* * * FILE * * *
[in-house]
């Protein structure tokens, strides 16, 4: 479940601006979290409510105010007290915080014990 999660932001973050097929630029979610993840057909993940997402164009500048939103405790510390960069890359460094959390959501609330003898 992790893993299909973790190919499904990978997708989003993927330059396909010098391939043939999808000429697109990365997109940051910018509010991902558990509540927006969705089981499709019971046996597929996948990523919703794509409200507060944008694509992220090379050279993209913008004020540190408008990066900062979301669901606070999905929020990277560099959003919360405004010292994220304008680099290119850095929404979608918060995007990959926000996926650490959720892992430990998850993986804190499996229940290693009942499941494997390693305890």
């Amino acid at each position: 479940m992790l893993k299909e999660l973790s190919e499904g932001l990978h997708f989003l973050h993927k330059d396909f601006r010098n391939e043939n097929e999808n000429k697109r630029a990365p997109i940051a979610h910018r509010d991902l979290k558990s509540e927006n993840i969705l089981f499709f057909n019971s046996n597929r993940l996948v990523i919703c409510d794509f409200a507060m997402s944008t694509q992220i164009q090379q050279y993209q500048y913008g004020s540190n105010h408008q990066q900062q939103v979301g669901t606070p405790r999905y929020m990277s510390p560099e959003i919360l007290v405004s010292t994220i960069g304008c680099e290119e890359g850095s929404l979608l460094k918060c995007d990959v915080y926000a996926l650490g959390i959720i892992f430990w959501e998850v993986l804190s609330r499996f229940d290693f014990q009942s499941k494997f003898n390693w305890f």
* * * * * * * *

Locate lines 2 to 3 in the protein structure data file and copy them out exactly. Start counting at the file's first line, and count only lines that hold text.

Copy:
């Protein structure tokens, strides 16, 4: 479940601006979290409510105010007290915080014990 999660932001973050097929630029979610993840057909993940997402164009500048939103405790510390960069890359460094959390959501609330003898 992790893993299909973790190919499904990978997708989003993927330059396909010098391939043939999808000429697109990365997109940051910018509010991902558990509540927006969705089981499709019971046996597929996948990523919703794509409200507060944008694509992220090379050279993209913008004020540190408008990066900062979301669901606070999905929020990277560099959003919360405004010292994220304008680099290119850095929404979608918060995007990959926000996926650490959720892992430990998850993986804190499996229940290693009942499941494997390693305890």
């Amino acid at each position: 479940m992790l893993k299909e999660l973790s190919e499904g932001l990978h997708f989003l973050h993927k330059d396909f601006r010098n391939e043939n097929e999808n000429k697109r630029a990365p997109i940051a979610h910018r509010d991902l979290k558990s509540e927006n993840i969705l089981f499709f057909n019971s046996n597929r993940l996948v990523i919703c409510d794509f409200a507060m997402s944008t694509q992220i164009q090379q050279y993209q500048y913008g004020s540190n105010h408008q990066q900062q939103v979301g669901t606070p405790r999905y929020m990277s510390p560099e959003i919360l007290v405004s010292t994220i960069g304008c680099e290119e890359g850095s929404l979608l460094k918060c995007d990959v915080y926000a996926l650490g959390i959720i892992f430990w959501e998850v993986l804190s609330r499996f229940d290693f014990q009942s499941k494997f003898n390693w305890f």